Heuristic Cues for Meta-Reasoning Judgments: Review and Methodology


  • Rakefet Ackerman Technion – Israel Institute of Technology, Haifa


metacognition, reasoning, problem solving, metacognitive monitoring, heuristic cues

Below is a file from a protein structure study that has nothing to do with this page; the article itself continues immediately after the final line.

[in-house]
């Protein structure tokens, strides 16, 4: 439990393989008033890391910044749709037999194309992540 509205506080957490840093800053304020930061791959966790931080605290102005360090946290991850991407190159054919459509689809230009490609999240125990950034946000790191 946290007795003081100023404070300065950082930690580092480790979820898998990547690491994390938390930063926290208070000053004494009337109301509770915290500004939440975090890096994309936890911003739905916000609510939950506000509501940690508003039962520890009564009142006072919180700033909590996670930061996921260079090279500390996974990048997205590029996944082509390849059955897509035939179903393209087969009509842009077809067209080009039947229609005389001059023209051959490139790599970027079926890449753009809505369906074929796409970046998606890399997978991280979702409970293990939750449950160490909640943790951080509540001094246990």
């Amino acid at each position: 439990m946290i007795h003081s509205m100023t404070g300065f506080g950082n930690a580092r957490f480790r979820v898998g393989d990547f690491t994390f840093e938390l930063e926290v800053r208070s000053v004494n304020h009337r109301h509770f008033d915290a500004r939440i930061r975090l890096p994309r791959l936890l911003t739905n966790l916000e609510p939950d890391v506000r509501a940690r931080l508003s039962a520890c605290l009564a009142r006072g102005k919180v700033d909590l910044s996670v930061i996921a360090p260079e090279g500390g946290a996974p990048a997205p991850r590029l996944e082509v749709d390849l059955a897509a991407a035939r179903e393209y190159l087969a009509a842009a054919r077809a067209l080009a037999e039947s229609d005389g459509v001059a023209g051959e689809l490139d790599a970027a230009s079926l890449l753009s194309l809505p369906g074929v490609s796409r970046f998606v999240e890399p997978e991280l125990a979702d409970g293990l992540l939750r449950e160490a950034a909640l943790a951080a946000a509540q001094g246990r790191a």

Metacognitive research aims to explain how people regulate their effort when performing cognitive tasks, to expose conditions that support reliable monitoring of chance for success, and to provide a basis for developing improvement guidelines. The essence of the domain is that monitoring drives control: people continually self-assess their chance for success before, during, and after performing a cognitive task, and use these judgments to guide their effort-allocation decisions (e.g., whether to reconsider an answer option, change strategy, seek help, or give up). Thus, factors that underlie metacognitive judgments affect the efficiency with which people perform cognitive tasks. This paper focuses on meta-reasoning – the monitoring and control processes that apply to reasoning, problem-solving, and decision-making tasks. So far, relatively little is known about heuristic cues used for inferring meta-reasoning judgments. This paper reviews the known heuristic cues and offers methodological guidelines for a critical reading of existing research and for designing high-quality studies that will advance this important domain.